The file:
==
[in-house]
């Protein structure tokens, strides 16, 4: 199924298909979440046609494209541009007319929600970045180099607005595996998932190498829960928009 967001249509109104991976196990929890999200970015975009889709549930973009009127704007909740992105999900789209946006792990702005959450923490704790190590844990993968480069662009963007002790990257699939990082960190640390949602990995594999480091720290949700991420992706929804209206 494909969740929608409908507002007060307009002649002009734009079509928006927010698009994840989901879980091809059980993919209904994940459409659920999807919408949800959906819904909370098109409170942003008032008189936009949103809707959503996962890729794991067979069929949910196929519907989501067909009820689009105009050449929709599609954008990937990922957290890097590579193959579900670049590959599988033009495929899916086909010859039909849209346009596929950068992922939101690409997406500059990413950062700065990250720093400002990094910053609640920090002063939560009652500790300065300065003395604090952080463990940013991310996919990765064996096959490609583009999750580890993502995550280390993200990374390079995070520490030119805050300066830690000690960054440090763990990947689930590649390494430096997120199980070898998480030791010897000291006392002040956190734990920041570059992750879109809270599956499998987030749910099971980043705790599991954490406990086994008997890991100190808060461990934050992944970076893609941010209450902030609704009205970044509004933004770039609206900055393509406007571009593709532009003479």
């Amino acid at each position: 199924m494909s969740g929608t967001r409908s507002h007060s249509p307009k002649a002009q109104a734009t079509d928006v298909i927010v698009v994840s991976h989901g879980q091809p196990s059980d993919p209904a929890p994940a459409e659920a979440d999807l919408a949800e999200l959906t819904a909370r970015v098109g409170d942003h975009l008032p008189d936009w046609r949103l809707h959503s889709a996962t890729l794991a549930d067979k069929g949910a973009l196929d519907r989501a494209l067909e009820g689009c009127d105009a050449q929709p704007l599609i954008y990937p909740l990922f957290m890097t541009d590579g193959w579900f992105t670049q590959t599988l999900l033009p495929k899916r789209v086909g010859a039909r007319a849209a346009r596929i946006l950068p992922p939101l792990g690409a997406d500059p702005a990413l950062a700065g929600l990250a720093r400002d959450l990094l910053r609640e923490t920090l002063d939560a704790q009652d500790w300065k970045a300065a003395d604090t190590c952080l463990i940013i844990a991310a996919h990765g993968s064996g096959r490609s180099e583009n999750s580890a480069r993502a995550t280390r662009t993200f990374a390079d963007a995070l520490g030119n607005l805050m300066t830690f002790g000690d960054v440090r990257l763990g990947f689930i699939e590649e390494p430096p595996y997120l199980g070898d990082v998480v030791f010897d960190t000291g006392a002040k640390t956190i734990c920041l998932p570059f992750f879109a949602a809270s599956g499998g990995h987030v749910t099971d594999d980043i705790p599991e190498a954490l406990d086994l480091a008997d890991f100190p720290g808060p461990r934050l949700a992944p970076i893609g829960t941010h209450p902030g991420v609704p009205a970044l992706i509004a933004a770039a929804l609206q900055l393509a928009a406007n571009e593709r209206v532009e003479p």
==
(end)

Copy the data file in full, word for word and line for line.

[in-house]
């Protein structure tokens, strides 16, 4: 199924298909979440046609494209541009007319929600970045180099607005595996998932190498829960928009 967001249509109104991976196990929890999200970015975009889709549930973009009127704007909740992105999900789209946006792990702005959450923490704790190590844990993968480069662009963007002790990257699939990082960190640390949602990995594999480091720290949700991420992706929804209206 494909969740929608409908507002007060307009002649002009734009079509928006927010698009994840989901879980091809059980993919209904994940459409659920999807919408949800959906819904909370098109409170942003008032008189936009949103809707959503996962890729794991067979069929949910196929519907989501067909009820689009105009050449929709599609954008990937990922957290890097590579193959579900670049590959599988033009495929899916086909010859039909849209346009596929950068992922939101690409997406500059990413950062700065990250720093400002990094910053609640920090002063939560009652500790300065300065003395604090952080463990940013991310996919990765064996096959490609583009999750580890993502995550280390993200990374390079995070520490030119805050300066830690000690960054440090763990990947689930590649390494430096997120199980070898998480030791010897000291006392002040956190734990920041570059992750879109809270599956499998987030749910099971980043705790599991954490406990086994008997890991100190808060461990934050992944970076893609941010209450902030609704009205970044509004933004770039609206900055393509406007571009593709532009003479």
């Amino acid at each position: 199924m494909s969740g929608t967001r409908s507002h007060s249509p307009k002649a002009q109104a734009t079509d928006v298909i927010v698009v994840s991976h989901g879980q091809p196990s059980d993919p209904a929890p994940a459409e659920a979440d999807l919408a949800e999200l959906t819904a909370r970015v098109g409170d942003h975009l008032p008189d936009w046609r949103l809707h959503s889709a996962t890729l794991a549930d067979k069929g949910a973009l196929d519907r989501a494209l067909e009820g689009c009127d105009a050449q929709p704007l599609i954008y990937p909740l990922f957290m890097t541009d590579g193959w579900f992105t670049q590959t599988l999900l033009p495929k899916r789209v086909g010859a039909r007319a849209a346009r596929i946006l950068p992922p939101l792990g690409a997406d500059p702005a990413l950062a700065g929600l990250a720093r400002d959450l990094l910053r609640e923490t920090l002063d939560a704790q009652d500790w300065k970045a300065a003395d604090t190590c952080l463990i940013i844990a991310a996919h990765g993968s064996g096959r490609s180099e583009n999750s580890a480069r993502a995550t280390r662009t993200f990374a390079d963007a995070l520490g030119n607005l805050m300066t830690f002790g000690d960054v440090r990257l763990g990947f689930i699939e590649e390494p430096p595996y997120l199980g070898d990082v998480v030791f010897d960190t000291g006392a002040k640390t956190i734990c920041l998932p570059f992750f879109a949602a809270s599956g499998g990995h987030v749910t099971d594999d980043i705790p599991e190498a954490l406990d086994l480091a008997d890991f100190p720290g808060p461990r934050l949700a992944p970076i893609g829960t941010h209450p902030g991420v609704p009205a970044l992706i509004a933004a770039a929804l609206q900055l393509a928009a406007n571009e593709r209206v532009e003479p």